Date of Award

January 2020

Document Type

Open Access Thesis

Degree Name

Master of Public Health (MPH)


School of Public Health

First Advisor

Sunil Parikh

Second Advisor

Brian Foy


Malaria transmission occurs both indoors and outdoors, and housing and peri-domestic characteristics have been associated with higher risks of malaria. Previous research in Burkina Faso has demonstrated that vector density within households varies greatly, though contributing factors are less clear. In the context of a cluster-randomized trial in a rural region of southwest Burkina Faso, the associations between household structural and behavioral factors with vector density will be presented. General household surveys were completed detailing the external housing characteristics of wall and roof materials, number of individual sleeping rooms, number of individuals in the household, and ITN use. All enrolled households in 14 clusters were included [n=556 households with a median of 39.7 households per cluster, a median of 308 individuals per cluster (n~4314 total individuals), and 7.8 individuals per household]. Following the general survey, three clusters were randomly chosen from the intervention arm and 3 from the control arm for cross-sectional sampling, with four households chosen on two perpendicular transects (8 total) in each cluster based on them being either centrally or peripherally-located (n=48 total households). A more detailed survey was completed detailing the characteristics of each individual sleeping rooms as well as the household. There was a median 2.3 (range 1-3) sleeping rooms per household. In order to explore associations of indoor vector density with housing and inhabitant characteristics, biweekly mosquito vacuum aspirations were conducted in the early mornings during the rainy season in each of the individual rooms of the 48 cross-sectional households. Results showed that the primary materials for walls was earth (61.3%) or cement/plaster (34.4%) while roofs were thatch (88.3%), straw (6.1%) or earth (4.9%). There was a median of 4.9 (range 2-6) ITNs per household (1.6 individuals per net per household). A more detailed analysis will be presented to highlight potential household structural and behavioral factors that determine vector density within a rural setting in southwest Burkina Faso.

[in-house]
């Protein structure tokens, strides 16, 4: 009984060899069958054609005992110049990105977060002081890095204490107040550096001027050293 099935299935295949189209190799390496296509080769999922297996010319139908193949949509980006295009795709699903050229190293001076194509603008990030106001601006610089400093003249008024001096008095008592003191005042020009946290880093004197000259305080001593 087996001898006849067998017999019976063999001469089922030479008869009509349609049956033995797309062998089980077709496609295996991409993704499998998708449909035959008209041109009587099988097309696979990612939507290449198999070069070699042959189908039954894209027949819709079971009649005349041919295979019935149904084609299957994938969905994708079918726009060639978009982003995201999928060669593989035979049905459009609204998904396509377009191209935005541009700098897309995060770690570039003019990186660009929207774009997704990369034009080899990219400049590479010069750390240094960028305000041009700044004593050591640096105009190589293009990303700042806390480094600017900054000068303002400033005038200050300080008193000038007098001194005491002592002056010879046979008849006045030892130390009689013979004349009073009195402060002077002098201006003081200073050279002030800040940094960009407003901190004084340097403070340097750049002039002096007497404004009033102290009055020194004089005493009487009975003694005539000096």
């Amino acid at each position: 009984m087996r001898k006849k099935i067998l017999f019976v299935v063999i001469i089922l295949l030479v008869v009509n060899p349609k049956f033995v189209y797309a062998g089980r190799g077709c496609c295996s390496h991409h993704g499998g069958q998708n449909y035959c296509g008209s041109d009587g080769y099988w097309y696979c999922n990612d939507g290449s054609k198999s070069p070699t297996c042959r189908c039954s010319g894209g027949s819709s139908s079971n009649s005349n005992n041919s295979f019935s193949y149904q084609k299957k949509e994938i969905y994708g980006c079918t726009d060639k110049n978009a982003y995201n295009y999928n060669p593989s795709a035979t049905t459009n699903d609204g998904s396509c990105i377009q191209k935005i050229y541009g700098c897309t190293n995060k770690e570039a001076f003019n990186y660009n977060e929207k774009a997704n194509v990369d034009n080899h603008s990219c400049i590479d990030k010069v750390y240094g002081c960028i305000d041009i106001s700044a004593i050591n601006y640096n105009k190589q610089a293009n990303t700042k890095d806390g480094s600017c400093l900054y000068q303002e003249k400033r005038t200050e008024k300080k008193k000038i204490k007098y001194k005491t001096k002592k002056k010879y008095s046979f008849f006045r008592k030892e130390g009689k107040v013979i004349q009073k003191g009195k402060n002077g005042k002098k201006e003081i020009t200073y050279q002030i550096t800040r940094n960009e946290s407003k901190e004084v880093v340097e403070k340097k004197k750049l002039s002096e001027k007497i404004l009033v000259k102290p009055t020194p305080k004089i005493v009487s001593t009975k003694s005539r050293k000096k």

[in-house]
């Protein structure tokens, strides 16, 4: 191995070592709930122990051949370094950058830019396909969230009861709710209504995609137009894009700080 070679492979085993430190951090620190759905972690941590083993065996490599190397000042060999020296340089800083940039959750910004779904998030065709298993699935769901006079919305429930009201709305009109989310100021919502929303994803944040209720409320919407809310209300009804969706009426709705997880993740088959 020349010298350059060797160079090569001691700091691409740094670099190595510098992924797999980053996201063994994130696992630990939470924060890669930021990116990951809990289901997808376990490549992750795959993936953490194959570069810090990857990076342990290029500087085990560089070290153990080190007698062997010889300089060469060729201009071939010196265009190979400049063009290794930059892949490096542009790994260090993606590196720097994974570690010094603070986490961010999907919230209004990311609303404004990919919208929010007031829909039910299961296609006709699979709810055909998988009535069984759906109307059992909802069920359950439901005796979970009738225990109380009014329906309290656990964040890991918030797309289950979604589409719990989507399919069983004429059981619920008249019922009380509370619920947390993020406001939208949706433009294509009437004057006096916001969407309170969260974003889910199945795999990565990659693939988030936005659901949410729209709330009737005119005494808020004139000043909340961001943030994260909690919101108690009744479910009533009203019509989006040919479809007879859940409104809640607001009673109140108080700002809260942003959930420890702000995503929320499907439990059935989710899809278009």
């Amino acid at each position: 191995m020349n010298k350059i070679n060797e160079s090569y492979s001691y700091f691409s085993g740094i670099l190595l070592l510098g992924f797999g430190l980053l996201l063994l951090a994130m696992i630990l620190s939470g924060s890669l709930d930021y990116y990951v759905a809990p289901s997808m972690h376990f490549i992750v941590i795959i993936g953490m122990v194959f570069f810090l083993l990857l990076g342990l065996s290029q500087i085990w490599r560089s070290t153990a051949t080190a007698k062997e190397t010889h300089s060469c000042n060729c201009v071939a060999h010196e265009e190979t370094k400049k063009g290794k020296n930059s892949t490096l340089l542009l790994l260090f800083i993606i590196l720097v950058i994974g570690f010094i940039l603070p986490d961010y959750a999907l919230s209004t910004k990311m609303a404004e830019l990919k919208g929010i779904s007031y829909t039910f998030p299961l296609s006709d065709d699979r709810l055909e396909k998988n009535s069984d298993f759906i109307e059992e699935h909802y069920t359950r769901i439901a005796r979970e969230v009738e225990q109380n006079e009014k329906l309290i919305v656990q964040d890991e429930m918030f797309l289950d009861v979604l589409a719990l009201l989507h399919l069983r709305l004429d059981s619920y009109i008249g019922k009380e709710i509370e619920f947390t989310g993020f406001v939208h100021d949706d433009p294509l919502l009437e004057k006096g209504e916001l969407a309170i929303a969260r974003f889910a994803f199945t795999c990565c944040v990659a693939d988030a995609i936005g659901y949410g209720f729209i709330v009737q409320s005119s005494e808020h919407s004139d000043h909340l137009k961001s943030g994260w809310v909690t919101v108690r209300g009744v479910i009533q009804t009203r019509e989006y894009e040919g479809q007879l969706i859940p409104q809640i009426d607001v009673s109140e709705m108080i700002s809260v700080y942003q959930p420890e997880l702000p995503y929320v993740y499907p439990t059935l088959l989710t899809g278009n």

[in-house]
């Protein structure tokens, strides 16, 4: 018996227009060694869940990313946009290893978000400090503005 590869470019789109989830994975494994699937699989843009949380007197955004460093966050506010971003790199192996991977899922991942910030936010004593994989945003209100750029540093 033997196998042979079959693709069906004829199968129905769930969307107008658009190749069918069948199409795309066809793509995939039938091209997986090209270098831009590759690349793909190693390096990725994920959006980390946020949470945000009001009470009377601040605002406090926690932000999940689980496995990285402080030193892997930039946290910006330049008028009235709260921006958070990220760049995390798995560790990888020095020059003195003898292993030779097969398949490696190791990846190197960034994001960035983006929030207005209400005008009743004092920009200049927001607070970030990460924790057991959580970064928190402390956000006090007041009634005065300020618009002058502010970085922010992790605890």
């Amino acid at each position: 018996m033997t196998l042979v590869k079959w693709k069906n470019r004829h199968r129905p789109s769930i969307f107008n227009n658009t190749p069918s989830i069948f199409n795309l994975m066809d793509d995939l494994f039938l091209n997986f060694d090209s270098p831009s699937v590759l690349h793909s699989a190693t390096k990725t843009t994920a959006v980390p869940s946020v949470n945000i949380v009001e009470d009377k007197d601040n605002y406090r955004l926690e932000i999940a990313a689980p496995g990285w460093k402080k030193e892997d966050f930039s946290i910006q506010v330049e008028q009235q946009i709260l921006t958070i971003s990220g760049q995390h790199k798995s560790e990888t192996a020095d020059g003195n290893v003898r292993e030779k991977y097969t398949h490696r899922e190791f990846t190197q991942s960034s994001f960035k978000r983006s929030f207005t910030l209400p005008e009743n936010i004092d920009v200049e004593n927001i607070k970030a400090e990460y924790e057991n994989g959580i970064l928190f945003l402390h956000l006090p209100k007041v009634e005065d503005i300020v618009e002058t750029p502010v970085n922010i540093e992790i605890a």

This is an Open Access Thesis.

Open Access

This Article is Open Access